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International Women’s Day in China

During the One Child Policy (一胎政策) which finished in 2015, the Chinese government tried to persuade the population not to discriminate against having female children.  Unfortunately, the campaign was not successful and has resulted in there being far more males than females in China. Traditional families, especially in the countryside chose to have a male child over a female child.

This is a government propaganda sign in Rural China (Bakai, Rongjiang, Guizhou Province) reminding the local population that males and females are equal.

Boys and Girls are the same.

However, due the gender imbalance, the government is now asking women to lower their aspirations and be less picky when choosing a male partner for life.

There is still a lot of work to do.


Maijishan: Haystack Mountain

Maijishan 麦积山

Haystack Mountain:

Tianshui 天水  Gansu Province 甘肃省

Maijishan 麦积山

There is nothing quite like Maijishan 麦积山 in China. The bizarre, haystack shaped mountain rises majestically up over a subtropical zone of greenery and rivers.  Other Buddhist sites might have enormous statues or high ceiling-ed painted caves, but the views they offer are often more restrictive and it may be difficult to get up close, due to barriers or hordes of visitors.

Maijishan 麦积山

At Maijishan 麦积山, the cave art and statues are right in your face and you can almost touch them, though you mustn’t, of course!  And, in addition, there is the mountain itself: a honeycomb of caves and statues reached by climbing up a snakes and ladder board of incredible staircases that cling precariously to the side of the mountain.

Maijishan 麦积山

The first Chinese character of Maijishan, “mai” (麦), means wheat or grain resulting in the mountain being called Haystack Mountain, because of its uncanny resemblance to the Continue reading “Maijishan: Haystack Mountain”

Lijiashan 李家山窑洞村

Lijiashan 李家山窑洞村


Lijiashan 李家山

Lijiashan 李家山 is probably one of the best examples of Northern China’s cave dwelling architecture 窑洞风格. Situated in a steep valley above the Yellow river 黄河, it exudes bucolic charm. However, if you are not going to stay the night or go off hiking, an hour or two is enough to see everything and have a cold beer.

Lijiashan 李家山

Lijiashan (from Margie’s diary 26/8/2016)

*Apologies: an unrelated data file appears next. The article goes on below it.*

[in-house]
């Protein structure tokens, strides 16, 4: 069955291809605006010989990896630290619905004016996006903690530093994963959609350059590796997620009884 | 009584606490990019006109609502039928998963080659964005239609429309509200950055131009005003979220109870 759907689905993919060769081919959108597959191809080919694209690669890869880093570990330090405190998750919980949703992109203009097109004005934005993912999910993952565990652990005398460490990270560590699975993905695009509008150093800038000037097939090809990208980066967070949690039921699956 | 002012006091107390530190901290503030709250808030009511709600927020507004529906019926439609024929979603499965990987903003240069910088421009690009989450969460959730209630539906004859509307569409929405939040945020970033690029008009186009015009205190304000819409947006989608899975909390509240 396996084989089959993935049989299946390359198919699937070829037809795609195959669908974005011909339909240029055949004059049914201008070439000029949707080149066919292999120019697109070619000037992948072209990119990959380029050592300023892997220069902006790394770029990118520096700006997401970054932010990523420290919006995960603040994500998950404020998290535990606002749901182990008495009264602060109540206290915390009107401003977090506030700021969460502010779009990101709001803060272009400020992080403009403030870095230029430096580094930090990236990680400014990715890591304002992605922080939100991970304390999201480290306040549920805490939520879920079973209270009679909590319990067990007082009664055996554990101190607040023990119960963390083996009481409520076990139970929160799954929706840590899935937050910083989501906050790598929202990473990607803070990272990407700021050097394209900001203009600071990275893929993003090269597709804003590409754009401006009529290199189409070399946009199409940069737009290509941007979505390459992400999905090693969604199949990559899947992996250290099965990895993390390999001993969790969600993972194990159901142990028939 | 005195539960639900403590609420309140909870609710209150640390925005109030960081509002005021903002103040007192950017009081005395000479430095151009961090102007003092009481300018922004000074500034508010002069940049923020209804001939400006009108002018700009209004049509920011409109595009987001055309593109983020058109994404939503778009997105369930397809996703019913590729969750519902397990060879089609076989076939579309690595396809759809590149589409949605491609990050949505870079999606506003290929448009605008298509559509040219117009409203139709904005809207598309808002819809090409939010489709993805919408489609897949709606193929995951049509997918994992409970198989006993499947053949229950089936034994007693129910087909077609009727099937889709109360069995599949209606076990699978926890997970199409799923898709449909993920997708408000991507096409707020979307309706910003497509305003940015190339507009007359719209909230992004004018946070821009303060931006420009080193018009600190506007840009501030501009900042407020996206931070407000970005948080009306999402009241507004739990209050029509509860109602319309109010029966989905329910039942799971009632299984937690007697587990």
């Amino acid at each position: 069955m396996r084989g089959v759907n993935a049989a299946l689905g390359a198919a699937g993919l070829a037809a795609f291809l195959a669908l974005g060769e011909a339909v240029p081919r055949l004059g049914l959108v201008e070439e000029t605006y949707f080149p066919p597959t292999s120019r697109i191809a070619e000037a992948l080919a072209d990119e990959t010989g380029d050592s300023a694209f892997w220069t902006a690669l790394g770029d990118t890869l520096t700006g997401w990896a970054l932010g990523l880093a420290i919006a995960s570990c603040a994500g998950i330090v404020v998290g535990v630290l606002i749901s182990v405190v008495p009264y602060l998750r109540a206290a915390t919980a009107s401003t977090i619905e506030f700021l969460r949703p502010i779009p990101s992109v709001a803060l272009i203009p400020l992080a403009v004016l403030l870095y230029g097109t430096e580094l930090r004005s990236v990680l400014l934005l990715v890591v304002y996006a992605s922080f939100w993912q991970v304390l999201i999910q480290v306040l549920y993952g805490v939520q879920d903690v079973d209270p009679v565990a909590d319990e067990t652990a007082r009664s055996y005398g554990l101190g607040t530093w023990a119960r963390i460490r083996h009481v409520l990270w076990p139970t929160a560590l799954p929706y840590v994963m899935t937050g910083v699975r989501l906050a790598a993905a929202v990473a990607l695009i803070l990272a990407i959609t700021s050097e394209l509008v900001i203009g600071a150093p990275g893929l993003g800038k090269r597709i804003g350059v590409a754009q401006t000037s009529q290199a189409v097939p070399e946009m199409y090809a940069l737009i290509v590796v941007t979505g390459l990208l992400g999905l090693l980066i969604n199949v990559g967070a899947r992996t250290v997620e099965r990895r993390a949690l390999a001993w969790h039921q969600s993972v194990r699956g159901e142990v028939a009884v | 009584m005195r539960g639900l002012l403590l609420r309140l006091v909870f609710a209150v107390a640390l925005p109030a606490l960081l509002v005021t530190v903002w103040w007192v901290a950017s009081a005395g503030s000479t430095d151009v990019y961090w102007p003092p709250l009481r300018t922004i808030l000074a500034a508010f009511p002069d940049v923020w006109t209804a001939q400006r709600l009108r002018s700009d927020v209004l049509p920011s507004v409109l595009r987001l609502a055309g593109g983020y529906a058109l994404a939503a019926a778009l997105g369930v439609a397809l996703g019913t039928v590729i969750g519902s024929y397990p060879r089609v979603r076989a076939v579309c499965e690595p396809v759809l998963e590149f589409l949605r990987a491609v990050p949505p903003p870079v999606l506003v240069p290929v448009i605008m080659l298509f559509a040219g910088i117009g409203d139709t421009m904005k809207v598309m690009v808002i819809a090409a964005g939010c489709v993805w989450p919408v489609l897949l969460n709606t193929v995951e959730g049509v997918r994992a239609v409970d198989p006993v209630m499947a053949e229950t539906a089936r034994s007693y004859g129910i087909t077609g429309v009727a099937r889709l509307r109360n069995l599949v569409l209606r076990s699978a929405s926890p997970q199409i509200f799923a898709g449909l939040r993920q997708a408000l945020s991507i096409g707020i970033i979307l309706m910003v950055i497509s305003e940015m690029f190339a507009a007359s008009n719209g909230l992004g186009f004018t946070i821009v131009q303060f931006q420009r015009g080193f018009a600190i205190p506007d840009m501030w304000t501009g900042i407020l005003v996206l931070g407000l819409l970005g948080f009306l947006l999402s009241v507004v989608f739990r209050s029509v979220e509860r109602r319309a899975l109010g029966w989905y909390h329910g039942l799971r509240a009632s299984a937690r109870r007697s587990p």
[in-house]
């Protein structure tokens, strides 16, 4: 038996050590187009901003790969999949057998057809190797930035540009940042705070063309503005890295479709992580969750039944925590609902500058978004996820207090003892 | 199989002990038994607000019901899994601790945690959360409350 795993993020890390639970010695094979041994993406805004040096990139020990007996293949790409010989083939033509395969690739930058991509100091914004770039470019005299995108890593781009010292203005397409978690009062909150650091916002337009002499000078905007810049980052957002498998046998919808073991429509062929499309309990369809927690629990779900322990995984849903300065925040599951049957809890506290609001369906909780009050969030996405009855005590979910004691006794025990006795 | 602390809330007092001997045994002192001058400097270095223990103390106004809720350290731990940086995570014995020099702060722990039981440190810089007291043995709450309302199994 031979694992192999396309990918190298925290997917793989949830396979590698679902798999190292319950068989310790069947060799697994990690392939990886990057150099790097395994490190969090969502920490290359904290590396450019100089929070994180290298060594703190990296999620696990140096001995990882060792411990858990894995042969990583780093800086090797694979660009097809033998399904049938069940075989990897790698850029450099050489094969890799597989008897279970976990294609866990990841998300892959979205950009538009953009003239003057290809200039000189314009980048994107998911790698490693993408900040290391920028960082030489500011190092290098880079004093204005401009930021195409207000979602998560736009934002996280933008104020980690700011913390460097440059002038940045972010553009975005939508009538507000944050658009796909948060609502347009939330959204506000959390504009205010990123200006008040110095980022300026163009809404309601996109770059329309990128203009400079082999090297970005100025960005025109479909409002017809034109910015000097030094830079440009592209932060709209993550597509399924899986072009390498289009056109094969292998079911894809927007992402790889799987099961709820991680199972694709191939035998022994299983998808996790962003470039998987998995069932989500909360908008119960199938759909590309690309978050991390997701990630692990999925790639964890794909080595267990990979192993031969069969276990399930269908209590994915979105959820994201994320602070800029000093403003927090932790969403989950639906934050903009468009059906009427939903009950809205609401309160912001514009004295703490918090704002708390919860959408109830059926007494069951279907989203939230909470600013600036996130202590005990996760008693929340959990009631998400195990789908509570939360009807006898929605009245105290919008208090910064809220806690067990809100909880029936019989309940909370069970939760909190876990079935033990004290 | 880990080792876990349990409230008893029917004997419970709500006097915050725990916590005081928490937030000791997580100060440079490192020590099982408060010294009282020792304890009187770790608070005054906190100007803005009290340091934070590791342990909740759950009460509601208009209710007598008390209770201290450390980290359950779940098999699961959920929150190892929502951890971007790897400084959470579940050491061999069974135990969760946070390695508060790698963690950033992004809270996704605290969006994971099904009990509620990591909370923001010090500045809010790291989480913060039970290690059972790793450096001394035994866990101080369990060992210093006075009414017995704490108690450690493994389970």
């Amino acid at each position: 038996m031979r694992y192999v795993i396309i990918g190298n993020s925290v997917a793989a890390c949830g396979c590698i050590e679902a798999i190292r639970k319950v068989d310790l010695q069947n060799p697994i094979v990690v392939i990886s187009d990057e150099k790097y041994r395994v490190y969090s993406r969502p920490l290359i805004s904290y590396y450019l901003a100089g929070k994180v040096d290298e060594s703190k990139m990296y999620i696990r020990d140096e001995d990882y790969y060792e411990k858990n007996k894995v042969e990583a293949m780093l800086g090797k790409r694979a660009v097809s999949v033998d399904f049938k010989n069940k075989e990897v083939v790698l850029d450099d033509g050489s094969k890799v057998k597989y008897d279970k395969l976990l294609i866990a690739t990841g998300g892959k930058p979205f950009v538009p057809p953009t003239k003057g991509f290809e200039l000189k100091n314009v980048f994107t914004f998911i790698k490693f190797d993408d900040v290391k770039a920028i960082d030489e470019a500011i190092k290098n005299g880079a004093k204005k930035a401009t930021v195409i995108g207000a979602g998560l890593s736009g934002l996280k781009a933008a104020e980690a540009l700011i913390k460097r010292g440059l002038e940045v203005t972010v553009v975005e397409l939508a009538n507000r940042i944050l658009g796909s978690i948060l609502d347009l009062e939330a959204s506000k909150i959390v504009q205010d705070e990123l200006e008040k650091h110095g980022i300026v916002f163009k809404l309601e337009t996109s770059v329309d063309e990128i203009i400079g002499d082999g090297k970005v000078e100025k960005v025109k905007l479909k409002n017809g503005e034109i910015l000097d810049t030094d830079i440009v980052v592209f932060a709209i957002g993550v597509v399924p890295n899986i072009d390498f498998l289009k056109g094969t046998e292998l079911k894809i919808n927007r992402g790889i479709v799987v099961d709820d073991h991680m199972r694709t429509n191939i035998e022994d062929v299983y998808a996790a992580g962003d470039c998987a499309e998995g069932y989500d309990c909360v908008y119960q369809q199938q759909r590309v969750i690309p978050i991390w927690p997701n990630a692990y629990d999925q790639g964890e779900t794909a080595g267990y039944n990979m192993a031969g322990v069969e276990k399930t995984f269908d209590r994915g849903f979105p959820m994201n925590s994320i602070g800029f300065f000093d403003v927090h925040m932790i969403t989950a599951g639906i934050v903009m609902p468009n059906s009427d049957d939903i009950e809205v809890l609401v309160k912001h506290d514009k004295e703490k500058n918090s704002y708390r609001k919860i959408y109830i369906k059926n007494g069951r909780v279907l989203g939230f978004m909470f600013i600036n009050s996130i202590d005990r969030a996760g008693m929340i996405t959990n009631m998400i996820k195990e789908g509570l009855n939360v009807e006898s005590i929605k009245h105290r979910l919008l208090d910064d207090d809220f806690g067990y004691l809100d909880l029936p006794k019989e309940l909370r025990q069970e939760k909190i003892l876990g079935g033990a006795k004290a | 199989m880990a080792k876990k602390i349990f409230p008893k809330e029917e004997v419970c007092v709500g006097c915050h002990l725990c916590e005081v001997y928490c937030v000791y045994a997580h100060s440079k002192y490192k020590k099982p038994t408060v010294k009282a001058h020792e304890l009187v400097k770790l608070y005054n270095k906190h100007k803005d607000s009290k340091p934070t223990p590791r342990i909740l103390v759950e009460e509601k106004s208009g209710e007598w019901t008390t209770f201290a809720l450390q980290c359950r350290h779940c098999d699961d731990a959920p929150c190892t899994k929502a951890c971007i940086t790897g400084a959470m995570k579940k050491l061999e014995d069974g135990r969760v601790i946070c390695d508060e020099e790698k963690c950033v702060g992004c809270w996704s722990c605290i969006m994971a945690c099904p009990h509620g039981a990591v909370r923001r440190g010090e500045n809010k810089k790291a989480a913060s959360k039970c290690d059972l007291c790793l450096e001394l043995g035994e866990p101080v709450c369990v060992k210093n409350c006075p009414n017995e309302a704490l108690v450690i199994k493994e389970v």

Qikou 碛口Guesthouse 13.00

The driver, who had taken us to Qikou 碛口 from Lüliang Lishi 吕梁离石, has convinced us that Lijiashan village is much too far too walk. For another 30 Yuan he’ll drive us, wait and take us back. But first we can have a beer and something to eat. As we fancy the home-made noodles which have to be ordered for three, our driver joins us for lunch. We have cucumber salad, aubergine with beans, plus the delicious noodles with a simple fresh tomato, coriander and chive sauce.

Lijiashan 李家山

The ride to Lijiashan is not far (5kms), but the road is windy and at times exceedingly steep. It’s also a scorching day and there’s little or no shade from the merciless sun, so we are pleased we took the lazy option.  The village is really tiny, much smaller than I’d expected. Our guidebook had written a whole column about it. The setting is nonetheless lovely: the village is surrounded by green hills, some of them terraced, and there are lots of fruit trees and plants.

Lijiashan 李家山

There are cave-dwellings, mostly abandoned, as well as more elaborate complexes, set around courtyards with cave-rooms at the back. Most buildings are dilapidated, though some Continue reading “Lijiashan 李家山窑洞村”

Harbin Ice and Snow Festival 2015

Harbin Ice and Snow Festival 2015

Harbin Ice Skyscrapers
Harbin Ice Skyscrapers

At last we made it to Harbin. We had wanted to go to Harbin for its Ice Festival for years and at last everything fell into place.

What would the Ice festival be like without Harbin's favorite brew?
What would the Ice festival be like without Harbin’s favorite brew?

Here is the rundown for this year’s Harbin Ice and Snow Sculpture Festival. Later we’ll be putting up a more personal account. In this post we’ll give you the info you need if you are planning to go this year 2015.


The Festival has 3 parts:

  • Harbin Ice and Snow World
  • Harbin Sun Island Snow Sculpture Art Expo
  • Harbin Ice Lantern Fair


The Harbin Ice and Snow World


This is the big one. It’s out on Sun Island, and it’s where you’ll find the Continue reading “Harbin Ice and Snow Festival 2015”

Chinese New Year 春节: The Nightmare of Going Home

Chinese New Year

The Nightmare of Going Home

By Train

The New Year Rush
The New Year Rush

Getting train tickets in China has always been a hit and miss operation, especially if you want sleeper berths for long distance trains. At Chinese New Year, getting a ticket becomes something akin to winning the lottery.

Train Mayhem
Train Mayhem

This BBC clip sums the situation up quite well, and shows the growing divide between the haves and have nots in modern China, where just having access to a computer is an advantage。

We've got a seat!
We’ve got a seat!

Glad to be home
Glad to be home